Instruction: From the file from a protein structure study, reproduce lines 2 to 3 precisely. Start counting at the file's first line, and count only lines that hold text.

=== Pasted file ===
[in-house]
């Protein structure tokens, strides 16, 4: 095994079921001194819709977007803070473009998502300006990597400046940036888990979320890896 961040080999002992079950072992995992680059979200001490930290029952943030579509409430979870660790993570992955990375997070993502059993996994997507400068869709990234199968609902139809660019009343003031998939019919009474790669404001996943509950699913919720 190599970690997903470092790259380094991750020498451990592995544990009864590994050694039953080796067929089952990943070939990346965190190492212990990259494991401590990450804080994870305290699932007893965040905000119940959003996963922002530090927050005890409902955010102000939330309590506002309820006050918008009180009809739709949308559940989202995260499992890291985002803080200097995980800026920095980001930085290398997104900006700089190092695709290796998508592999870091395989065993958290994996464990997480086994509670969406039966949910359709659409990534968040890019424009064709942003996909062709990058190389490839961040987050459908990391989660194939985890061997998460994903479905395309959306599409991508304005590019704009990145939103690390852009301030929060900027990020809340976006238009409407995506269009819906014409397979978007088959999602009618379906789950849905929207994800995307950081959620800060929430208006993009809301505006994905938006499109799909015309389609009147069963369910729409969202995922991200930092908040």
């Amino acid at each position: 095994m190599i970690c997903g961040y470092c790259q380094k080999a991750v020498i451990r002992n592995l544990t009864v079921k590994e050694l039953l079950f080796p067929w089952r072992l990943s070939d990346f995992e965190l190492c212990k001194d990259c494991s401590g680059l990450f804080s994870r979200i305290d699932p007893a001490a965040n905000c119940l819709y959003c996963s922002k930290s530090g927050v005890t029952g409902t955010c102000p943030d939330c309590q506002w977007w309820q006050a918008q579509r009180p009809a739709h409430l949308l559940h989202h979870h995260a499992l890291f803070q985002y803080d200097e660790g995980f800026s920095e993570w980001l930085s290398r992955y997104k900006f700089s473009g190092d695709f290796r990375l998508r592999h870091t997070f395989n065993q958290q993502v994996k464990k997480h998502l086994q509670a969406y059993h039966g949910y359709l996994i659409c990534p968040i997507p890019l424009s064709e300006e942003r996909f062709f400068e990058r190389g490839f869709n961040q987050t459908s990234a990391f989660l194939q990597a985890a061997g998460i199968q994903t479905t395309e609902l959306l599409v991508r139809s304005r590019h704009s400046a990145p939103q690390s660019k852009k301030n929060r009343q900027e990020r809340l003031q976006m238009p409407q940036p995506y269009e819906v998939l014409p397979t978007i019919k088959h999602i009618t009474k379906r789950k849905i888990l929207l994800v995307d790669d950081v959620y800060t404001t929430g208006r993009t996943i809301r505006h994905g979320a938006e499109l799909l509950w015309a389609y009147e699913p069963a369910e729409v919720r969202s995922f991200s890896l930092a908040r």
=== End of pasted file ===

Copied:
């Protein structure tokens, strides 16, 4: 095994079921001194819709977007803070473009998502300006990597400046940036888990979320890896 961040080999002992079950072992995992680059979200001490930290029952943030579509409430979870660790993570992955990375997070993502059993996994997507400068869709990234199968609902139809660019009343003031998939019919009474790669404001996943509950699913919720 190599970690997903470092790259380094991750020498451990592995544990009864590994050694039953080796067929089952990943070939990346965190190492212990990259494991401590990450804080994870305290699932007893965040905000119940959003996963922002530090927050005890409902955010102000939330309590506002309820006050918008009180009809739709949308559940989202995260499992890291985002803080200097995980800026920095980001930085290398997104900006700089190092695709290796998508592999870091395989065993958290994996464990997480086994509670969406039966949910359709659409990534968040890019424009064709942003996909062709990058190389490839961040987050459908990391989660194939985890061997998460994903479905395309959306599409991508304005590019704009990145939103690390852009301030929060900027990020809340976006238009409407995506269009819906014409397979978007088959999602009618379906789950849905929207994800995307950081959620800060929430208006993009809301505006994905938006499109799909015309389609009147069963369910729409969202995922991200930092908040």
């Amino acid at each position: 095994m190599i970690c997903g961040y470092c790259q380094k080999a991750v020498i451990r002992n592995l544990t009864v079921k590994e050694l039953l079950f080796p067929w089952r072992l990943s070939d990346f995992e965190l190492c212990k001194d990259c494991s401590g680059l990450f804080s994870r979200i305290d699932p007893a001490a965040n905000c119940l819709y959003c996963s922002k930290s530090g927050v005890t029952g409902t955010c102000p943030d939330c309590q506002w977007w309820q006050a918008q579509r009180p009809a739709h409430l949308l559940h989202h979870h995260a499992l890291f803070q985002y803080d200097e660790g995980f800026s920095e993570w980001l930085s290398r992955y997104k900006f700089s473009g190092d695709f290796r990375l998508r592999h870091t997070f395989n065993q958290q993502v994996k464990k997480h998502l086994q509670a969406y059993h039966g949910y359709l996994i659409c990534p968040i997507p890019l424009s064709e300006e942003r996909f062709f400068e990058r190389g490839f869709n961040q987050t459908s990234a990391f989660l194939q990597a985890a061997g998460i199968q994903t479905t395309e609902l959306l599409v991508r139809s304005r590019h704009s400046a990145p939103q690390s660019k852009k301030n929060r009343q900027e990020r809340l003031q976006m238009p409407q940036p995506y269009e819906v998939l014409p397979t978007i019919k088959h999602i009618t009474k379906r789950k849905i888990l929207l994800v995307d790669d950081v959620y800060t404001t929430g208006r993009t996943i809301r505006h994905g979320a938006e499109l799909l509950w015309a389609y009147e699913p069963a369910e729409v919720r969202s995922f991200s890896l930092a908040r």